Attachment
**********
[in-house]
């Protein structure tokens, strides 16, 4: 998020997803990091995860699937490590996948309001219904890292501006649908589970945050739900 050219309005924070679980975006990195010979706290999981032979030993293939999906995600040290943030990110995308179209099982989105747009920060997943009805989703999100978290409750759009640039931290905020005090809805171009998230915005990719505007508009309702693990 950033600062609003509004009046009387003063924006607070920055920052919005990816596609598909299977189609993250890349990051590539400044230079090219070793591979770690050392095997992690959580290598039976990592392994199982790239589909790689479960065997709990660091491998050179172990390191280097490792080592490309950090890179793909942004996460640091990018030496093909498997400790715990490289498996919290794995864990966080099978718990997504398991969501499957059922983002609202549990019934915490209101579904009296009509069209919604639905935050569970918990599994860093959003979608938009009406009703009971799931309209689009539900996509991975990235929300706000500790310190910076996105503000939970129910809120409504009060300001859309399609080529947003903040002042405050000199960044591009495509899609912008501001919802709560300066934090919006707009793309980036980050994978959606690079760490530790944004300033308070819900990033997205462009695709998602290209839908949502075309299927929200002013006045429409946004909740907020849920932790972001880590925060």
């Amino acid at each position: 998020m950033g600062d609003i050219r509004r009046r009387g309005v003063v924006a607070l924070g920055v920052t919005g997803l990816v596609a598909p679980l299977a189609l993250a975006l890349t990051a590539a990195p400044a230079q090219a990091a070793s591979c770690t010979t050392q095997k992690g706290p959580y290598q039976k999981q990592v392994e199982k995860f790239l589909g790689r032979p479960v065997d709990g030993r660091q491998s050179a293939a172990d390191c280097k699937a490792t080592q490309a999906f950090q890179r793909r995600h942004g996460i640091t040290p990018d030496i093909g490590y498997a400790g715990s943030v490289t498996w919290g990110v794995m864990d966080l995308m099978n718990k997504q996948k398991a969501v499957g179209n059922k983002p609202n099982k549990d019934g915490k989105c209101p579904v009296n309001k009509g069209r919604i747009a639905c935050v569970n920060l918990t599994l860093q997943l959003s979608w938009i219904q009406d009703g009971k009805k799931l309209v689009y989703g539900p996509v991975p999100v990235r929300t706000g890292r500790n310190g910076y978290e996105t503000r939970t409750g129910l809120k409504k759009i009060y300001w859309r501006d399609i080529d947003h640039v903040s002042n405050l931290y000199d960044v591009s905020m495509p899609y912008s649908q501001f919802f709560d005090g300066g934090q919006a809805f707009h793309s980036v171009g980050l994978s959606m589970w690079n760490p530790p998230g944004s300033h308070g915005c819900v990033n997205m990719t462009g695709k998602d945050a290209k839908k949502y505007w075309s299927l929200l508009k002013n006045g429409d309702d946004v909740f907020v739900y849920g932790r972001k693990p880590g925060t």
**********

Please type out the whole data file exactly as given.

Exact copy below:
[in-house]
């Protein structure tokens, strides 16, 4: 998020997803990091995860699937490590996948309001219904890292501006649908589970945050739900 050219309005924070679980975006990195010979706290999981032979030993293939999906995600040290943030990110995308179209099982989105747009920060997943009805989703999100978290409750759009640039931290905020005090809805171009998230915005990719505007508009309702693990 950033600062609003509004009046009387003063924006607070920055920052919005990816596609598909299977189609993250890349990051590539400044230079090219070793591979770690050392095997992690959580290598039976990592392994199982790239589909790689479960065997709990660091491998050179172990390191280097490792080592490309950090890179793909942004996460640091990018030496093909498997400790715990490289498996919290794995864990966080099978718990997504398991969501499957059922983002609202549990019934915490209101579904009296009509069209919604639905935050569970918990599994860093959003979608938009009406009703009971799931309209689009539900996509991975990235929300706000500790310190910076996105503000939970129910809120409504009060300001859309399609080529947003903040002042405050000199960044591009495509899609912008501001919802709560300066934090919006707009793309980036980050994978959606690079760490530790944004300033308070819900990033997205462009695709998602290209839908949502075309299927929200002013006045429409946004909740907020849920932790972001880590925060």
């Amino acid at each position: 998020m950033g600062d609003i050219r509004r009046r009387g309005v003063v924006a607070l924070g920055v920052t919005g997803l990816v596609a598909p679980l299977a189609l993250a975006l890349t990051a590539a990195p400044a230079q090219a990091a070793s591979c770690t010979t050392q095997k992690g706290p959580y290598q039976k999981q990592v392994e199982k995860f790239l589909g790689r032979p479960v065997d709990g030993r660091q491998s050179a293939a172990d390191c280097k699937a490792t080592q490309a999906f950090q890179r793909r995600h942004g996460i640091t040290p990018d030496i093909g490590y498997a400790g715990s943030v490289t498996w919290g990110v794995m864990d966080l995308m099978n718990k997504q996948k398991a969501v499957g179209n059922k983002p609202n099982k549990d019934g915490k989105c209101p579904v009296n309001k009509g069209r919604i747009a639905c935050v569970n920060l918990t599994l860093q997943l959003s979608w938009i219904q009406d009703g009971k009805k799931l309209v689009y989703g539900p996509v991975p999100v990235r929300t706000g890292r500790n310190g910076y978290e996105t503000r939970t409750g129910l809120k409504k759009i009060y300001w859309r501006d399609i080529d947003h640039v903040s002042n405050l931290y000199d960044v591009s905020m495509p899609y912008s649908q501001f919802f709560d005090g300066g934090q919006a809805f707009h793309s980036v171009g980050l994978s959606m589970w690079n760490p530790p998230g944004s300033h308070g915005c819900v990033n997205m990719t462009g695709k998602d945050a290209k839908k949502y505007w075309s299927l929200l508009k002013n006045g429409d309702d946004v909740f907020v739900y849920g932790r972001k693990p880590g925060t």